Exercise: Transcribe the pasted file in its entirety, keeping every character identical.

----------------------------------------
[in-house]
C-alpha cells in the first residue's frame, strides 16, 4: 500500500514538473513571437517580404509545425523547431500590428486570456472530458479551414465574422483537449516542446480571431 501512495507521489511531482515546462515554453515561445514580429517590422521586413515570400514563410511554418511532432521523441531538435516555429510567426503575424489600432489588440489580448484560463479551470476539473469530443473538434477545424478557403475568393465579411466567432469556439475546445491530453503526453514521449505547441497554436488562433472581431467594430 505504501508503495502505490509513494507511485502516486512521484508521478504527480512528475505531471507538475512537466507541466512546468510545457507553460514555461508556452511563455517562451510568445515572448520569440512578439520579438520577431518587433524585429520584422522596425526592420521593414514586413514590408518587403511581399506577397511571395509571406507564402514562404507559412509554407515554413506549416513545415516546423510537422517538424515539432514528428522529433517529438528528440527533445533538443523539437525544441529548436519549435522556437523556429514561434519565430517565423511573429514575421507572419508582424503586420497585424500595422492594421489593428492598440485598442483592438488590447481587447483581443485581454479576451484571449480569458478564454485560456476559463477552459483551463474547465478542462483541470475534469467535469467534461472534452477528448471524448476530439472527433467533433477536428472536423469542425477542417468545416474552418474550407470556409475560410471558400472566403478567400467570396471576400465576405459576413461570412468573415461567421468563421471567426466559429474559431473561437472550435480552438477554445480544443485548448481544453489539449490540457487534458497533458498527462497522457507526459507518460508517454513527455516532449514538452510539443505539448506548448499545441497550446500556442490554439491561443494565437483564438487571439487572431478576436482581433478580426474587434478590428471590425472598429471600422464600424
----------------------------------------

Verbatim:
[in-house]
C-alpha cells in the first residue's frame, strides 16, 4: 500500500514538473513571437517580404509545425523547431500590428486570456472530458479551414465574422483537449516542446480571431 501512495507521489511531482515546462515554453515561445514580429517590422521586413515570400514563410511554418511532432521523441531538435516555429510567426503575424489600432489588440489580448484560463479551470476539473469530443473538434477545424478557403475568393465579411466567432469556439475546445491530453503526453514521449505547441497554436488562433472581431467594430 505504501508503495502505490509513494507511485502516486512521484508521478504527480512528475505531471507538475512537466507541466512546468510545457507553460514555461508556452511563455517562451510568445515572448520569440512578439520579438520577431518587433524585429520584422522596425526592420521593414514586413514590408518587403511581399506577397511571395509571406507564402514562404507559412509554407515554413506549416513545415516546423510537422517538424515539432514528428522529433517529438528528440527533445533538443523539437525544441529548436519549435522556437523556429514561434519565430517565423511573429514575421507572419508582424503586420497585424500595422492594421489593428492598440485598442483592438488590447481587447483581443485581454479576451484571449480569458478564454485560456476559463477552459483551463474547465478542462483541470475534469467535469467534461472534452477528448471524448476530439472527433467533433477536428472536423469542425477542417468545416474552418474550407470556409475560410471558400472566403478567400467570396471576400465576405459576413461570412468573415461567421468563421471567426466559429474559431473561437472550435480552438477554445480544443485548448481544453489539449490540457487534458497533458498527462497522457507526459507518460508517454513527455516532449514538452510539443505539448506548448499545441497550446500556442490554439491561443494565437483564438487571439487572431478576436482581433478580426474587434478590428471590425472598429471600422464600424